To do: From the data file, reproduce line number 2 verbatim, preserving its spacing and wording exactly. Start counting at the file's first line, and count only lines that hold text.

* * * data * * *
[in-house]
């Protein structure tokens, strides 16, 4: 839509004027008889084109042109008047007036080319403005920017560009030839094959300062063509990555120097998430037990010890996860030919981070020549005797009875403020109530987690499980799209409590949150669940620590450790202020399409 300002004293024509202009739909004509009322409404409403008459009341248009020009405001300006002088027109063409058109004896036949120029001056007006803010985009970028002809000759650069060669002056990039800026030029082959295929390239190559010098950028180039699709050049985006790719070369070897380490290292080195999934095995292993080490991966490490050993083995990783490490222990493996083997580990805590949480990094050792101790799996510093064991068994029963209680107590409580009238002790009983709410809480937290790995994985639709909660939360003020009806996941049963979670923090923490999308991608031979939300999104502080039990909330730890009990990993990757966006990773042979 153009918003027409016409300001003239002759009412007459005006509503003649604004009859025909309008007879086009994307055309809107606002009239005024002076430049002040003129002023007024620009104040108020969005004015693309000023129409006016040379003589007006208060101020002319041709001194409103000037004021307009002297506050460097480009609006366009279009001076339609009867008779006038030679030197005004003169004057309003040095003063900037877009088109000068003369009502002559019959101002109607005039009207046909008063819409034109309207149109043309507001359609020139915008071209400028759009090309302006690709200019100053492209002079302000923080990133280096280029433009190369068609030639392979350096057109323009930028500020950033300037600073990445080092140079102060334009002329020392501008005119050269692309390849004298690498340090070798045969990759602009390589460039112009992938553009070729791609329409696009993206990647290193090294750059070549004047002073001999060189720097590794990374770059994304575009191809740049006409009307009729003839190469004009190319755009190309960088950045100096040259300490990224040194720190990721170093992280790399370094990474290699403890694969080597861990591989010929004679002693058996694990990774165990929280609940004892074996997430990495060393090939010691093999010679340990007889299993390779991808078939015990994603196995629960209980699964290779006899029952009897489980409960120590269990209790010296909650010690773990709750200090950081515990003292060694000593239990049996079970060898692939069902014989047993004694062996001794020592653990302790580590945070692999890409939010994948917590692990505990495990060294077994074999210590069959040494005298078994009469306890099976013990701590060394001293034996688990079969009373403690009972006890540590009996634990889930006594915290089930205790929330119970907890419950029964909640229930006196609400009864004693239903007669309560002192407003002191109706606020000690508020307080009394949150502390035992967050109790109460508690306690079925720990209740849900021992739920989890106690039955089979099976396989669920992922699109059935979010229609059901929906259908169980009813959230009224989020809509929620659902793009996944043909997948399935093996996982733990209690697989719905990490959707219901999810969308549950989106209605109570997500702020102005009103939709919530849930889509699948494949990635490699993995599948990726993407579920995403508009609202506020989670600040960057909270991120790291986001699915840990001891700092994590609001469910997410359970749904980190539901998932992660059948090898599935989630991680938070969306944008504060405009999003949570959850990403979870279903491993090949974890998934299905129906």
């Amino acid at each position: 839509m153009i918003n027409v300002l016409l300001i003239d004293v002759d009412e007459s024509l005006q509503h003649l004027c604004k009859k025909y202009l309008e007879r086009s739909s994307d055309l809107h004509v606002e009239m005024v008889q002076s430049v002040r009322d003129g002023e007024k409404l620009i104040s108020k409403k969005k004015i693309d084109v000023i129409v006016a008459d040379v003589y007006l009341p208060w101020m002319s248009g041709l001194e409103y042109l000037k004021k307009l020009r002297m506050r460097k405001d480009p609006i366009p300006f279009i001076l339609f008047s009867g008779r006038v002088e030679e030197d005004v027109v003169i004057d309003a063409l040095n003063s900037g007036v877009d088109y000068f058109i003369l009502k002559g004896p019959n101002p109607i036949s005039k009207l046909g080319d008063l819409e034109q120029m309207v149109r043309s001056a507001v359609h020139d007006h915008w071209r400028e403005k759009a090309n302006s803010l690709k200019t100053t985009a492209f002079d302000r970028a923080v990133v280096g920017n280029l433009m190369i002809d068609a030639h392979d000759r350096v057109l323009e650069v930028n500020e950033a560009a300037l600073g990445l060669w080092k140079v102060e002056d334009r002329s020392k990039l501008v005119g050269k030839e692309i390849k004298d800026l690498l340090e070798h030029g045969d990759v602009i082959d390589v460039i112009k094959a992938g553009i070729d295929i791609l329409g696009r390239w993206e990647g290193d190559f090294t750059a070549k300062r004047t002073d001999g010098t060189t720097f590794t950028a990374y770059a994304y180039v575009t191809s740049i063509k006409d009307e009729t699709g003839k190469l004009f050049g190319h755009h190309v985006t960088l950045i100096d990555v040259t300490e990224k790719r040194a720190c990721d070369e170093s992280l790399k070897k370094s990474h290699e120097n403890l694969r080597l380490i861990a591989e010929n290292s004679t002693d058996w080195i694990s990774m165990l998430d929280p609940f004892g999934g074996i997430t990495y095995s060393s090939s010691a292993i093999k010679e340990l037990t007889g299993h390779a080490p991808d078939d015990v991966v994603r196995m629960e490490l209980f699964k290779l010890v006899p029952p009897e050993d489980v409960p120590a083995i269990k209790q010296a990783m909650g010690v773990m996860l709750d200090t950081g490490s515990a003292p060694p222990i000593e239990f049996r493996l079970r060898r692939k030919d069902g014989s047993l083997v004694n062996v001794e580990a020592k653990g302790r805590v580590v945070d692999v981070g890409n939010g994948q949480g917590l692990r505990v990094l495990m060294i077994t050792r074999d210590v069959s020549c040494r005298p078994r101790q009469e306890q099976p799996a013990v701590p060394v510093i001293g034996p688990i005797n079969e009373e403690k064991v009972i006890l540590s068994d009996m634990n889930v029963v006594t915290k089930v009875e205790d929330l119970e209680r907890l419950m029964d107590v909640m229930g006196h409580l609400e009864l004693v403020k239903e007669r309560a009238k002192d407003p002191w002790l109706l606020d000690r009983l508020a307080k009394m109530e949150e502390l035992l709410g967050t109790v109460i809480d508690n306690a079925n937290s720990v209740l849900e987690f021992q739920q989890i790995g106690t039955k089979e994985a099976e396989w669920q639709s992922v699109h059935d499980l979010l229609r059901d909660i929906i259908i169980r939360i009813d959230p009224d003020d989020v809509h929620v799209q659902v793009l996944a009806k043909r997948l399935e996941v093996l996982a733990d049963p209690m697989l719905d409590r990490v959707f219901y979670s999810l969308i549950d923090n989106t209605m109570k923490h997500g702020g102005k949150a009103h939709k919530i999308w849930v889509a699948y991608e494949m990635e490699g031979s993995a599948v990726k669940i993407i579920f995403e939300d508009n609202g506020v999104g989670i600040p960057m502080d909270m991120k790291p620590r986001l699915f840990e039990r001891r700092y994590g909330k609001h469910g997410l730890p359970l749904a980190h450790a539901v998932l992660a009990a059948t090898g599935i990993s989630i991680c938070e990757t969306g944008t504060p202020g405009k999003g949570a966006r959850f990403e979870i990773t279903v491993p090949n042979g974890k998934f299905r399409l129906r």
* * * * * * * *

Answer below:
């Protein structure tokens, strides 16, 4: 839509004027008889084109042109008047007036080319403005920017560009030839094959300062063509990555120097998430037990010890996860030919981070020549005797009875403020109530987690499980799209409590949150669940620590450790202020399409 300002004293024509202009739909004509009322409404409403008459009341248009020009405001300006002088027109063409058109004896036949120029001056007006803010985009970028002809000759650069060669002056990039800026030029082959295929390239190559010098950028180039699709050049985006790719070369070897380490290292080195999934095995292993080490991966490490050993083995990783490490222990493996083997580990805590949480990094050792101790799996510093064991068994029963209680107590409580009238002790009983709410809480937290790995994985639709909660939360003020009806996941049963979670923090923490999308991608031979939300999104502080039990909330730890009990990993990757966006990773042979 153009918003027409016409300001003239002759009412007459005006509503003649604004009859025909309008007879086009994307055309809107606002009239005024002076430049002040003129002023007024620009104040108020969005004015693309000023129409006016040379003589007006208060101020002319041709001194409103000037004021307009002297506050460097480009609006366009279009001076339609009867008779006038030679030197005004003169004057309003040095003063900037877009088109000068003369009502002559019959101002109607005039009207046909008063819409034109309207149109043309507001359609020139915008071209400028759009090309302006690709200019100053492209002079302000923080990133280096280029433009190369068609030639392979350096057109323009930028500020950033300037600073990445080092140079102060334009002329020392501008005119050269692309390849004298690498340090070798045969990759602009390589460039112009992938553009070729791609329409696009993206990647290193090294750059070549004047002073001999060189720097590794990374770059994304575009191809740049006409009307009729003839190469004009190319755009190309960088950045100096040259300490990224040194720190990721170093992280790399370094990474290699403890694969080597861990591989010929004679002693058996694990990774165990929280609940004892074996997430990495060393090939010691093999010679340990007889299993390779991808078939015990994603196995629960209980699964290779006899029952009897489980409960120590269990209790010296909650010690773990709750200090950081515990003292060694000593239990049996079970060898692939069902014989047993004694062996001794020592653990302790580590945070692999890409939010994948917590692990505990495990060294077994074999210590069959040494005298078994009469306890099976013990701590060394001293034996688990079969009373403690009972006890540590009996634990889930006594915290089930205790929330119970907890419950029964909640229930006196609400009864004693239903007669309560002192407003002191109706606020000690508020307080009394949150502390035992967050109790109460508690306690079925720990209740849900021992739920989890106690039955089979099976396989669920992922699109059935979010229609059901929906259908169980009813959230009224989020809509929620659902793009996944043909997948399935093996996982733990209690697989719905990490959707219901999810969308549950989106209605109570997500702020102005009103939709919530849930889509699948494949990635490699993995599948990726993407579920995403508009609202506020989670600040960057909270991120790291986001699915840990001891700092994590609001469910997410359970749904980190539901998932992660059948090898599935989630991680938070969306944008504060405009999003949570959850990403979870279903491993090949974890998934299905129906």